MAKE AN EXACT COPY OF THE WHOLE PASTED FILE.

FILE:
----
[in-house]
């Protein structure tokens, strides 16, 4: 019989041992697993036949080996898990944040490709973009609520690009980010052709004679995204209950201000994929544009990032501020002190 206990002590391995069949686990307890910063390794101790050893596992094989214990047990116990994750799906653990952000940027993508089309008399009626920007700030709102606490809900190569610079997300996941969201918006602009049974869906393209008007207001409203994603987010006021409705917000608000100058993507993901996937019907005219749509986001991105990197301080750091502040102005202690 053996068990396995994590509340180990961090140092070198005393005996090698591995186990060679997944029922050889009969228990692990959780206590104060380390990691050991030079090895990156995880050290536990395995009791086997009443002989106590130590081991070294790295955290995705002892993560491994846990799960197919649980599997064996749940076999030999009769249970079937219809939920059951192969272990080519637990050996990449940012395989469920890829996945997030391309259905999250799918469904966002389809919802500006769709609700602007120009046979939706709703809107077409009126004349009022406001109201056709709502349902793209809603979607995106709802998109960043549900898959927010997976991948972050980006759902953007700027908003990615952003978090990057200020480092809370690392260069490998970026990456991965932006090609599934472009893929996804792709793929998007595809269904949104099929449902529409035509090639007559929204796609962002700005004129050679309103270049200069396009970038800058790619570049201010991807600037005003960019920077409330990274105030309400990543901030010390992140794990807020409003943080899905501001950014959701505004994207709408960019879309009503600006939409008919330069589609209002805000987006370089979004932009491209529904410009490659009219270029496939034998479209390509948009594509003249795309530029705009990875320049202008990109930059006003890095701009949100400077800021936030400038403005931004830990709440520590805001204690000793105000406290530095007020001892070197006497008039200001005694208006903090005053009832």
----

[in-house]
């Protein structure tokens, strides 16, 4: 019989041992697993036949080996898990944040490709973009609520690009980010052709004679995204209950201000994929544009990032501020002190 206990002590391995069949686990307890910063390794101790050893596992094989214990047990116990994750799906653990952000940027993508089309008399009626920007700030709102606490809900190569610079997300996941969201918006602009049974869906393209008007207001409203994603987010006021409705917000608000100058993507993901996937019907005219749509986001991105990197301080750091502040102005202690 053996068990396995994590509340180990961090140092070198005393005996090698591995186990060679997944029922050889009969228990692990959780206590104060380390990691050991030079090895990156995880050290536990395995009791086997009443002989106590130590081991070294790295955290995705002892993560491994846990799960197919649980599997064996749940076999030999009769249970079937219809939920059951192969272990080519637990050996990449940012395989469920890829996945997030391309259905999250799918469904966002389809919802500006769709609700602007120009046979939706709703809107077409009126004349009022406001109201056709709502349902793209809603979607995106709802998109960043549900898959927010997976991948972050980006759902953007700027908003990615952003978090990057200020480092809370690392260069490998970026990456991965932006090609599934472009893929996804792709793929998007595809269904949104099929449902529409035509090639007559929204796609962002700005004129050679309103270049200069396009970038800058790619570049201010991807600037005003960019920077409330990274105030309400990543901030010390992140794990807020409003943080899905501001950014959701505004994207709408960019879309009503600006939409008919330069589609209002805000987006370089979004932009491209529904410009490659009219270029496939034998479209390509948009594509003249795309530029705009990875320049202008990109930059006003890095701009949100400077800021936030400038403005931004830990709440520590805001204690000793105000406290530095007020001892070197006497008039200001005694208006903090005053009832």